Brussels, MINA – The Rohingya people in Myanmar are trapped in a vicious system of state-sponsored, institutionalized discrimination that amounts to apartheid, said Amnesty International on Tuesday in a report looking into the root causes of the current crisis in Rakhine State.
The report titled “Caged without a roof” is being released on the day that EU and Asian Foreign Ministers (ASEM) meet at in the Myanmar capital, and puts into context the recent wave of violence in Myanmar, when the security forces killed Rohingya people, torched whole villages to the ground, and drove more than 600,000 to flee across the border into Bangladesh.
The two-year investigative report reveals how authorities severely restrict virtually all aspects of Rohingyas’ lives in Rakhine State and have confined them to what amounts to a ghetto-like existence where they struggle to access healthcare, education or in some areas even to leave their villages.
The current situation meets every requirement of the legal definition of the crime against humanity of apartheid, says the report.
“The Myanmar authorities are keeping Rohingya women, men and children segregated and cowed in a dehumanizing system of apartheid. Their rights are violated daily and the repression has only intensified in recent years,” said Anna Neistat, Amnesty International’s Senior Director for Research.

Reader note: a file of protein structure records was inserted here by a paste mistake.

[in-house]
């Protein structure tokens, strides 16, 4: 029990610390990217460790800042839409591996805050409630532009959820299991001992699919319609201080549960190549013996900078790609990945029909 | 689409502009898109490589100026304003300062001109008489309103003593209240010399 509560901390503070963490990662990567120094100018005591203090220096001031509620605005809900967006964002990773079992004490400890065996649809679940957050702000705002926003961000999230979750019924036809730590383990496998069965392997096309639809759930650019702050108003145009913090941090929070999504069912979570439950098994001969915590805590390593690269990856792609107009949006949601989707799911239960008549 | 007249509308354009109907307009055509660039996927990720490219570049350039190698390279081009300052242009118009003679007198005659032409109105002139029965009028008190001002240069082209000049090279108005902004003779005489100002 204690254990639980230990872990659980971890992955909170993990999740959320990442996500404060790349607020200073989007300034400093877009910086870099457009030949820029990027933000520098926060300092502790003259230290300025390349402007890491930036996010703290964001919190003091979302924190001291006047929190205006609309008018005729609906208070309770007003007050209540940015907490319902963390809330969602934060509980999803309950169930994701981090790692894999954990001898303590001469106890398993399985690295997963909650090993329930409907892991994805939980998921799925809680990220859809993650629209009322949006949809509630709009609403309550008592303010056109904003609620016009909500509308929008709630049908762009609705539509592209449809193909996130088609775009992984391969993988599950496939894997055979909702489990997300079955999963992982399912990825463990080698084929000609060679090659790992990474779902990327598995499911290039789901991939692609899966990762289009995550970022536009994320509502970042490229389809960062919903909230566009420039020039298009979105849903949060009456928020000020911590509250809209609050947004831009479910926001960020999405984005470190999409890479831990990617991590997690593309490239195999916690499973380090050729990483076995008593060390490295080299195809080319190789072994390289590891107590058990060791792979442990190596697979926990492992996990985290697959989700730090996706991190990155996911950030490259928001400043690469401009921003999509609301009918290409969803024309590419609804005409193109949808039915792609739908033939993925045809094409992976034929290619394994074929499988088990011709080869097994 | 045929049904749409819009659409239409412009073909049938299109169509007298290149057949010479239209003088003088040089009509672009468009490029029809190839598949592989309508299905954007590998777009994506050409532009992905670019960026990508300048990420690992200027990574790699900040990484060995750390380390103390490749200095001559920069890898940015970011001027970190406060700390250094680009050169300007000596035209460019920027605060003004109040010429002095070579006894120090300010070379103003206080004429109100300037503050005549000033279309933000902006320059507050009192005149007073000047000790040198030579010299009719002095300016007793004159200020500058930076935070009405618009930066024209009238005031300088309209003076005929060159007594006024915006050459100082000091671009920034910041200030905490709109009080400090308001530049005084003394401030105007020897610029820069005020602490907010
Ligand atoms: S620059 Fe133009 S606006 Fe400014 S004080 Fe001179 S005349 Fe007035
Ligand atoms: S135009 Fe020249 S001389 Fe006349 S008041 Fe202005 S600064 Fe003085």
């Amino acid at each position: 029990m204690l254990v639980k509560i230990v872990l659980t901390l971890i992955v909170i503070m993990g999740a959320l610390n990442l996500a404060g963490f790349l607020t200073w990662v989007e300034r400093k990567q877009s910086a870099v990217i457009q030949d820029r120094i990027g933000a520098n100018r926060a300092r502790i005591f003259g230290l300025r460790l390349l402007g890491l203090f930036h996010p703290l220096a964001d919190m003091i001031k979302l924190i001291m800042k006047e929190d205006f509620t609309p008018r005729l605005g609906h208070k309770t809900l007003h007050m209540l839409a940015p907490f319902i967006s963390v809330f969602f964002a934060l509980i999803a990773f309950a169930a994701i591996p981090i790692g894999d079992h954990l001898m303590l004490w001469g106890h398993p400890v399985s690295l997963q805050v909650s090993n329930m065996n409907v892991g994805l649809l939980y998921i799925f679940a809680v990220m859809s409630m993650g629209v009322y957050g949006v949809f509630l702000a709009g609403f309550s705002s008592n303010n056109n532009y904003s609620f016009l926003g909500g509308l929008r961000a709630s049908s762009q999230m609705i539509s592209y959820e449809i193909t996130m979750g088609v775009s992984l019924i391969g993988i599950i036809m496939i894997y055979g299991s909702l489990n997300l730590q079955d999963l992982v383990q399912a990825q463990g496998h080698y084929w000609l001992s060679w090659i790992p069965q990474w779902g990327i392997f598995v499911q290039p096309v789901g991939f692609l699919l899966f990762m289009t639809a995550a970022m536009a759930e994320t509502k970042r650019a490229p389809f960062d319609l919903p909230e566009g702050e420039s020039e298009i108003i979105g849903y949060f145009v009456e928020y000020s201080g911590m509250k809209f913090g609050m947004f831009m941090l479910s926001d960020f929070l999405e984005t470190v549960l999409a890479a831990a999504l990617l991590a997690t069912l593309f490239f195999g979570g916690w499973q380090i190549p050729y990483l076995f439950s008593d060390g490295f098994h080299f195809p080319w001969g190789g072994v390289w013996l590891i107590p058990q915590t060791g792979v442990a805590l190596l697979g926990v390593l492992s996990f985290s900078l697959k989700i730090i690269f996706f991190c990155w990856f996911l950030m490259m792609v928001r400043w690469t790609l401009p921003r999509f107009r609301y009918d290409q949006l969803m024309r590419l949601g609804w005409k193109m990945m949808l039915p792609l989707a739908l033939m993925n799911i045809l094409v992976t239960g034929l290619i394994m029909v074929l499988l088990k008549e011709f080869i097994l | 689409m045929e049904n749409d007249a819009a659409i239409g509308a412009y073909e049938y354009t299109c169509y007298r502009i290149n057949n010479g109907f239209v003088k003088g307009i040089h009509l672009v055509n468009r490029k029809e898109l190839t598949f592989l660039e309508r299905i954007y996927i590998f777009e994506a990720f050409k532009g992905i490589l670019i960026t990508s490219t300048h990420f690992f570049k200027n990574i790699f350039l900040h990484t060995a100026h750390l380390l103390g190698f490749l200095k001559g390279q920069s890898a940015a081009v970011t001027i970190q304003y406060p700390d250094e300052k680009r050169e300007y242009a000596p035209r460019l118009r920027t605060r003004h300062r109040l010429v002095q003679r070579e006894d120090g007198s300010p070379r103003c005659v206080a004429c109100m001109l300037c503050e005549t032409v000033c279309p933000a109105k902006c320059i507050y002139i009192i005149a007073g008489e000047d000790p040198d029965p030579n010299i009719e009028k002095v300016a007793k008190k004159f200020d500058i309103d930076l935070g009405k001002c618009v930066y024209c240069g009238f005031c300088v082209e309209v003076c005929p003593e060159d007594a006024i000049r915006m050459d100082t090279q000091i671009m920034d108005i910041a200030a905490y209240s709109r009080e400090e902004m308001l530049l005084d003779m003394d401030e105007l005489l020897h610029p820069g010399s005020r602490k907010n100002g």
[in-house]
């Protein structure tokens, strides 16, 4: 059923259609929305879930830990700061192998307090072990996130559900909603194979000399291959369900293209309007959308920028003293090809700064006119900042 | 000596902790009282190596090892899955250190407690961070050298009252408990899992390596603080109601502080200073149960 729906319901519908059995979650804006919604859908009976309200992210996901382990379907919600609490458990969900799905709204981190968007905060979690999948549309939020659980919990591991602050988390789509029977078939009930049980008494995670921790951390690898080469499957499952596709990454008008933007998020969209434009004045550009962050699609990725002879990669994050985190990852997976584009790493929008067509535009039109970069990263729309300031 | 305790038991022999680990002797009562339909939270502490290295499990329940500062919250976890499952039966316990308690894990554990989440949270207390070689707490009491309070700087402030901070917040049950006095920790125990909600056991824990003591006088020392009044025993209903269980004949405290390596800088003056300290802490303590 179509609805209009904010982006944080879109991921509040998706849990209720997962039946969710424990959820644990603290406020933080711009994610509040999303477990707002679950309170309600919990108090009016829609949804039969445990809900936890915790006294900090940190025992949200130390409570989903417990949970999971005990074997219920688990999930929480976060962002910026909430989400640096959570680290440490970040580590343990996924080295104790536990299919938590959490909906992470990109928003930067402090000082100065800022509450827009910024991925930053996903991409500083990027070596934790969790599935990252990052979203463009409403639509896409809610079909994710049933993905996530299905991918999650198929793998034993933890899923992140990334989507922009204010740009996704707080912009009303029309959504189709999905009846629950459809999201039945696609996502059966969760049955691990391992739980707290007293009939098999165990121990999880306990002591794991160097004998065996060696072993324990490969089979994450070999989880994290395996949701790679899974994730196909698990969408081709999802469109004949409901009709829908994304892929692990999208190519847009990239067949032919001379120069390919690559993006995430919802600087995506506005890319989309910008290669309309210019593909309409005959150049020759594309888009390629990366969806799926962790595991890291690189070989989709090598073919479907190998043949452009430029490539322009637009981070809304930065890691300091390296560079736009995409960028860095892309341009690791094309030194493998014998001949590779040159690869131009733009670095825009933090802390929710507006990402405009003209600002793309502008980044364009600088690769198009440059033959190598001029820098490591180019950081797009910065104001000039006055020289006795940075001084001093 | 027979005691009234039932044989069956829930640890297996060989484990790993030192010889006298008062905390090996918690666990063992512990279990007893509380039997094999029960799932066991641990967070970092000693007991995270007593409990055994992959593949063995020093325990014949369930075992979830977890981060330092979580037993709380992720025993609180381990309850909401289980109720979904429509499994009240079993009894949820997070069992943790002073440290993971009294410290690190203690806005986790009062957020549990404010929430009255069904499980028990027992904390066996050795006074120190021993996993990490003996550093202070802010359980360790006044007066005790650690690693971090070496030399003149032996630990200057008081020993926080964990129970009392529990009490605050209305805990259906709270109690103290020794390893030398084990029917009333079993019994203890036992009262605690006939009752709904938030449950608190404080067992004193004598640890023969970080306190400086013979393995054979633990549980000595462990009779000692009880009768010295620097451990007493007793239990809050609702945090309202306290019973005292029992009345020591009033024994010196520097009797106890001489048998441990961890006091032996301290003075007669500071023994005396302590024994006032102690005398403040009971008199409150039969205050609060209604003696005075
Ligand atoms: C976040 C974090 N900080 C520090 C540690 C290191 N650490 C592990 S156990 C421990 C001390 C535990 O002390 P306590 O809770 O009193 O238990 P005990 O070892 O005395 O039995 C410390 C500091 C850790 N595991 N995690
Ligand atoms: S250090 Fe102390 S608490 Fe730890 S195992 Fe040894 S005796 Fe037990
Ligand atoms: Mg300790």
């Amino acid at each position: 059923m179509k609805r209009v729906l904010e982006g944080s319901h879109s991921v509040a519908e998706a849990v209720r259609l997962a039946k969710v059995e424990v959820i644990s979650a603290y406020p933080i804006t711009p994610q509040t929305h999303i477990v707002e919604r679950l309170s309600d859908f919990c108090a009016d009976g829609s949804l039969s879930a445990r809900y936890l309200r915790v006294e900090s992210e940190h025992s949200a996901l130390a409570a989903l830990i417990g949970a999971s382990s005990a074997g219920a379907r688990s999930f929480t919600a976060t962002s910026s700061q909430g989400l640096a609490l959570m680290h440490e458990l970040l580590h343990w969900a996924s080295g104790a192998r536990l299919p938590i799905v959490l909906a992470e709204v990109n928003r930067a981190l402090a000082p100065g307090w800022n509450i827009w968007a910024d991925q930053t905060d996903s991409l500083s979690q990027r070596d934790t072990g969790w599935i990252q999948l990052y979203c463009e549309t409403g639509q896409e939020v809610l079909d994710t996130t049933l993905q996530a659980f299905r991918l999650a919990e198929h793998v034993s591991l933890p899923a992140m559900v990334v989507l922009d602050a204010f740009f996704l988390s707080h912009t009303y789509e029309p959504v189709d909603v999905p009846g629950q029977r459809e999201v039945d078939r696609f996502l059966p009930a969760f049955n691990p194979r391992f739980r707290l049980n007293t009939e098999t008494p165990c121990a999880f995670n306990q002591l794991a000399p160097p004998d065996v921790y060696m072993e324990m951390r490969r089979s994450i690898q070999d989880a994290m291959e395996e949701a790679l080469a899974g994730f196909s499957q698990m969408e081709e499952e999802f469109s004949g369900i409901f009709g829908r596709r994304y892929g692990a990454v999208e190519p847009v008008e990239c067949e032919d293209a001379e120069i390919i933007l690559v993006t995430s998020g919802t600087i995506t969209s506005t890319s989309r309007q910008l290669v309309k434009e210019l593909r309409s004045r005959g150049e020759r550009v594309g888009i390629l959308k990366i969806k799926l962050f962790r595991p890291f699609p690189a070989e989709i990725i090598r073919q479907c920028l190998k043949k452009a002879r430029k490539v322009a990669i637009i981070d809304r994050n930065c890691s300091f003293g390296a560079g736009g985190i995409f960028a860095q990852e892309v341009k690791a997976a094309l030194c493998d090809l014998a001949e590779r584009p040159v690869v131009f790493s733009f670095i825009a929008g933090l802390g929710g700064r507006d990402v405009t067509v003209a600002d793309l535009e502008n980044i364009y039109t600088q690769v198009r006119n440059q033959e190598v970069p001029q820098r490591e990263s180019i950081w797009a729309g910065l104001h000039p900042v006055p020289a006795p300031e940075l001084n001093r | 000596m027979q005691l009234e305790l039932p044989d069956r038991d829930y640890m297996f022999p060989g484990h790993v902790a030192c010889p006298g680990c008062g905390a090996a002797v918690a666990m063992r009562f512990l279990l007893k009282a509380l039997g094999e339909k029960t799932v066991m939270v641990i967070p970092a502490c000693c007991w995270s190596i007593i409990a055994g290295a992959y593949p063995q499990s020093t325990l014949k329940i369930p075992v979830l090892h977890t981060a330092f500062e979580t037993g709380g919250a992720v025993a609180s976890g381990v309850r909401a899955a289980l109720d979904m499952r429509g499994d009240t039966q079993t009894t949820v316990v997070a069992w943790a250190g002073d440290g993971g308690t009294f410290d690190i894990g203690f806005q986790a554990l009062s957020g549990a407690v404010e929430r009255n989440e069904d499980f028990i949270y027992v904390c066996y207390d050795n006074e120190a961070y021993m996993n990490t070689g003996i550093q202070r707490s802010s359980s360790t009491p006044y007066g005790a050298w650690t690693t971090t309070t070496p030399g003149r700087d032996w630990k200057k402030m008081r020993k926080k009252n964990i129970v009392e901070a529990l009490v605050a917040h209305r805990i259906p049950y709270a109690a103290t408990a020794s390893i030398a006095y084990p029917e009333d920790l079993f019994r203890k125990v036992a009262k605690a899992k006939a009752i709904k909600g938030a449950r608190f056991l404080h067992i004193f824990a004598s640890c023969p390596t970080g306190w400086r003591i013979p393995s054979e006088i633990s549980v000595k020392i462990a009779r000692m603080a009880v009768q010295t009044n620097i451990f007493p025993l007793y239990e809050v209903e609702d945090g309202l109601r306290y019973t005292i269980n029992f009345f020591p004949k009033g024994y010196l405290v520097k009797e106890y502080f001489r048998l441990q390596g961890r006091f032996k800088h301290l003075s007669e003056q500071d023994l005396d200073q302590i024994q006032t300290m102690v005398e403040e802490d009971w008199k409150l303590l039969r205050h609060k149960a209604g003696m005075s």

Covadonga de la Campa, acting Advocacy Director at Amnesty International’s European Institutions Office added “European and Asian foreign ministers must seize this crucial opportunity to demand immediate action from the Myanmar authorities, as they meet them in their own country.”
“EU and Asian foreign ministers must ensure that human rights are central to all of their relations with Myanmar. Any solutions proposed must not entrench the current abhorrent system of apartheid. Failing to do that would not only mean supporting the continuation of ongoing human rights violations, but make the international community complicit in them,” said la Campaign.
While Rohingya have faced systematic, government-sponsored discrimination in Myanmar for decades, Amnesty International’s investigation reveals how such repression has intensified dramatically since 2012, when violence between Buddhist and Muslim communities swept the state. (T/RS5/RS1)
Mi’raj Islamic News Agency (MINA)